Chavez meets rare opposition

Some loyalists speak out against Venezuelan president's referendum

December 02, 2007|By Oscar Avila | Oscar Avila,Chicago Tribune

CARACAS, Venezuela -- After nine years amassing power and stirring socialist movements across the hemisphere, President Hugo Chavez is finding that even his hero, the South American liberator Simon Bolivar, seems to want to rein him in.

Bolivar's own words are being employed by Chavez opponents to attack a referendum today through which the Venezuelan leader hopes to drastically expand presidential authority in his oil-rich nation. When a leader gets too much power, "that is where usurpation and tyranny originate," Bolivar warns in banners all over town.

For the first time, the charismatic and provocative Chavez, a former army colonel, is staring at an election defeat as even longtime loyalists on the left fear that he has gone too far in proposing constitutional changes that would let presidents be re-elected for life and rule by decree in emergency situations.

His prominent former defense minister, retired Gen. Raul Baduel, calls the measures a "coup d'etat." One of Chavez's two ex-wives has jumped ship on him. And several lawmakers from his ruling coalition are dissenting, even though they still support "The Process," as Chavez calls his socialist platform.

"I don't like to have to vote `no,' but I think we need to deepen our democracy. This doesn't do that," said Pastora Medina, a congresswoman and erstwhile Chavez enthusiast with the Fatherland for All party, in an interview. "Sometimes the president goes too far."

Chavez's call for a "socialist revolution" across the region, while causing friction with the U.S., has resonated among poor Venezuelans. It has helped him win election three times, survive a recall and earn voter approval for a previous overhaul of the constitution. His avid supporters also took to the streets to protest a short-lived army coup against him in 2002.

But Chavez's list of 69 initiatives is now trailing or only slightly ahead in most opinion polls after months of protests led by university students, including a peaceful rally Thursday that drew tens of thousands to the capital's streets.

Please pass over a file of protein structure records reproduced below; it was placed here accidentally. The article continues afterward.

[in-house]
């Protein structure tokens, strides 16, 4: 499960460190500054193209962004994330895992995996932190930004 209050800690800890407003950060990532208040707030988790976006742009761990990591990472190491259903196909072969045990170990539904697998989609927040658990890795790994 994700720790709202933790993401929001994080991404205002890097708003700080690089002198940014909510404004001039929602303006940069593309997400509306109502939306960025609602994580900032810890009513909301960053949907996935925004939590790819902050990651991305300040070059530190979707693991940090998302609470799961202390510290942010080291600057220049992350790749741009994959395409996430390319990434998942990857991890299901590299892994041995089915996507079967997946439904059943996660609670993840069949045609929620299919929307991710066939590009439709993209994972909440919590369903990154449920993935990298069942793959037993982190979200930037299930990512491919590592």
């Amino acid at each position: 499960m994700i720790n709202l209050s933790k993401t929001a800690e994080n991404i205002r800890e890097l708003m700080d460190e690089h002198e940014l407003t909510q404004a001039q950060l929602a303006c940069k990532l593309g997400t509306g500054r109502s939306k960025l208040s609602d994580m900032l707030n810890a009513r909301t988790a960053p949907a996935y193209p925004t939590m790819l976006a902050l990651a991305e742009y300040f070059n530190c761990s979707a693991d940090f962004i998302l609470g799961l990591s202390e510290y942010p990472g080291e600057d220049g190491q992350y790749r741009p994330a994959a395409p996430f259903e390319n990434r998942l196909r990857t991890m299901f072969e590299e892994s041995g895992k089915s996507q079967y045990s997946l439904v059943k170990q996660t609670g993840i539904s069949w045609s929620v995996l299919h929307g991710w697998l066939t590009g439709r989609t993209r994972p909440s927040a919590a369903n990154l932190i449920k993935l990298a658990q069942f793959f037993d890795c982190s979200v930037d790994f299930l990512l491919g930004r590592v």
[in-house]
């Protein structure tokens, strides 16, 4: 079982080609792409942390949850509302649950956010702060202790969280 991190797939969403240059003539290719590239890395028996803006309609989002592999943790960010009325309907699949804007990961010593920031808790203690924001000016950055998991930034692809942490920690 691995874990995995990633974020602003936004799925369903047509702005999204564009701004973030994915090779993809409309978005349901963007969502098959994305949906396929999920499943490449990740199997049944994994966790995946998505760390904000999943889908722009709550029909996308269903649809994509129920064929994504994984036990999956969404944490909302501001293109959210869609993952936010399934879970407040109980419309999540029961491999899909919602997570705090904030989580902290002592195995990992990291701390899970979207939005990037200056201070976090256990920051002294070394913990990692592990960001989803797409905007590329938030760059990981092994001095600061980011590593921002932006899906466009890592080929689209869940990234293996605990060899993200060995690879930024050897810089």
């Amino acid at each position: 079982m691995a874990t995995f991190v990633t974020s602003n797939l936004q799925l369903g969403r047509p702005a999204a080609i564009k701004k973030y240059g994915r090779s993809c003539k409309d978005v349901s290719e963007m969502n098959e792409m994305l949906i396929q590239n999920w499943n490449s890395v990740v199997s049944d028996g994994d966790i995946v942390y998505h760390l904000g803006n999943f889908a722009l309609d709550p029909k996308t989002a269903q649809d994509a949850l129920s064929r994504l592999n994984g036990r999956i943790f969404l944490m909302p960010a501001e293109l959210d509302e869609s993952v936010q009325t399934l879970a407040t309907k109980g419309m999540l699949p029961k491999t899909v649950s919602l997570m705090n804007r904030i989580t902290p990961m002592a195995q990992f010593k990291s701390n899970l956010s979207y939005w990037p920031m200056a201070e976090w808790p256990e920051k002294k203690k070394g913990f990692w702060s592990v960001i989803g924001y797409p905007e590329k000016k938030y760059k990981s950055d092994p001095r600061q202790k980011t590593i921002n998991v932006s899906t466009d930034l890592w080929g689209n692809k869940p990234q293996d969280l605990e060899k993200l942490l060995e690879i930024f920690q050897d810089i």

Chavez still controls a government apparatus that can mobilize his loyal electoral base, which makes victory a realistic goal. At his latest rallies, Chavez has turned the vote into a referendum on himself instead of a judgment on measures that he barely mentions. And he has taken to calling his opponents "fascists" and dupes of the U.S.

When Chavez was elected to the presidency in 1998, his first priority was ending the U.S.-backed "neoliberal" economic model of free trade and privatized industries.

He implemented his vision of a "Bolivarian" socialist state. He moved to nationalize Venezuela's oil industry, expanded state funding to improve literacy and health, and forged close ties with left-leaning nations like Bolivia and Cuba and anti-U.S. leaders such as Iran's Mahmoud Ahmadinejad.

Chavez won re-election in December with 63 percent of the vote and, soon after, pushed these constitutional changes.

The packet, which voters must consider as a whole, includes sweeteners such as reducing the workday from 8 hours to 6 hours and creating pensions for workers such as taxi drivers and street vendors.

At the same time, Chavez wants to weaken the power of governors and mayors through the creation of "federal districts" whose leaders would be appointed by the president. He also wants to eliminate the autonomy of the Central Bank.

Opponents have warned that the referendum is the final step in Chavez's consolidation of power. By weakening the system of checks and balances while allowing indefinite re-election, Chavez would become president-for-life, they argue.

The New York-based Human Rights Watch criticized a key measure that lets presidents rule by decree, saying Thursday that it "would jeopardize the protection of fundamental rights at times when they are most needed."

The awakening of an opposition that had previously been divided and lethargic appears to be a sign that Chavez has over-reached, said Michael Shifter, vice president for policy at the Inter-American Dialogue, a Washington think tank that specializes in Latin America.

Chavez had already faced dents in his popularity because his government has been unable to get a grip on a wave of violent crime and food shortages that have shoppers coming to blows over liters of milk.

A key dissenter has been the former defense minister, Baduel, because his years as a Chavez ally make it harder to cast him as a tool of the U.S. In 2002, he led the army's push to restore Chavez to power after the coup.

But now Chavez has called Baduel a traitor, the label he assigned to anyone who votes no.

"The people should be able to push their desires through a constitution," Baduel said last week. "No one should impose a constitution on the people."

Oscar Avila writes for the Chicago Tribune.

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